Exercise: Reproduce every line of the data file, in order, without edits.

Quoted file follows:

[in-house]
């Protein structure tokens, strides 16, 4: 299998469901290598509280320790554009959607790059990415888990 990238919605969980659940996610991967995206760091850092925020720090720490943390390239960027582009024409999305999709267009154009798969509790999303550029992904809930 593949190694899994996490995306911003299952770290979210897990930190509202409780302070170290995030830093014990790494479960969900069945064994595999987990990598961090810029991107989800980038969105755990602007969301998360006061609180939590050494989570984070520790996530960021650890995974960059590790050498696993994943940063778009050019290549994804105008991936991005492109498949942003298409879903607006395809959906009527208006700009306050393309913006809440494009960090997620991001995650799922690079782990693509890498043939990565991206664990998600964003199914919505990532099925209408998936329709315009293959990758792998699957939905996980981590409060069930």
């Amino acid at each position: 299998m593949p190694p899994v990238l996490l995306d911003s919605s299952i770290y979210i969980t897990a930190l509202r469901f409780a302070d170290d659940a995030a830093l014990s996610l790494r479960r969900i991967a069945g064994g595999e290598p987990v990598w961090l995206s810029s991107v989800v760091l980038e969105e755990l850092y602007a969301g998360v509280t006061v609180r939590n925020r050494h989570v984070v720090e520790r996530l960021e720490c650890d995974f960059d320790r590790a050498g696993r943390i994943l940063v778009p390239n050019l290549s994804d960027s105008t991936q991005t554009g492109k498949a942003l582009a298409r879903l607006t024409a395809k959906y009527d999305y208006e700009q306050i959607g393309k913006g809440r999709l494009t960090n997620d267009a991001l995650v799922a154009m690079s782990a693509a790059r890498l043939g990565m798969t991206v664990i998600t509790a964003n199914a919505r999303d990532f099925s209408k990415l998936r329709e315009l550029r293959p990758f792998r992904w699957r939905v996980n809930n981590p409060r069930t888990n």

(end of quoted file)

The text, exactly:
[in-house]
């Protein structure tokens, strides 16, 4: 299998469901290598509280320790554009959607790059990415888990 990238919605969980659940996610991967995206760091850092925020720090720490943390390239960027582009024409999305999709267009154009798969509790999303550029992904809930 593949190694899994996490995306911003299952770290979210897990930190509202409780302070170290995030830093014990790494479960969900069945064994595999987990990598961090810029991107989800980038969105755990602007969301998360006061609180939590050494989570984070520790996530960021650890995974960059590790050498696993994943940063778009050019290549994804105008991936991005492109498949942003298409879903607006395809959906009527208006700009306050393309913006809440494009960090997620991001995650799922690079782990693509890498043939990565991206664990998600964003199914919505990532099925209408998936329709315009293959990758792998699957939905996980981590409060069930």
């Amino acid at each position: 299998m593949p190694p899994v990238l996490l995306d911003s919605s299952i770290y979210i969980t897990a930190l509202r469901f409780a302070d170290d659940a995030a830093l014990s996610l790494r479960r969900i991967a069945g064994g595999e290598p987990v990598w961090l995206s810029s991107v989800v760091l980038e969105e755990l850092y602007a969301g998360v509280t006061v609180r939590n925020r050494h989570v984070v720090e520790r996530l960021e720490c650890d995974f960059d320790r590790a050498g696993r943390i994943l940063v778009p390239n050019l290549s994804d960027s105008t991936q991005t554009g492109k498949a942003l582009a298409r879903l607006t024409a395809k959906y009527d999305y208006e700009q306050i959607g393309k913006g809440r999709l494009t960090n997620d267009a991001l995650v799922a154009m690079s782990a693509a790059r890498l043939g990565m798969t991206v664990i998600t509790a964003n199914a919505r999303d990532f099925s209408k990415l998936r329709e315009l550029r293959p990758f792998r992904w699957r939905v996980n809930n981590p409060r069930t888990n």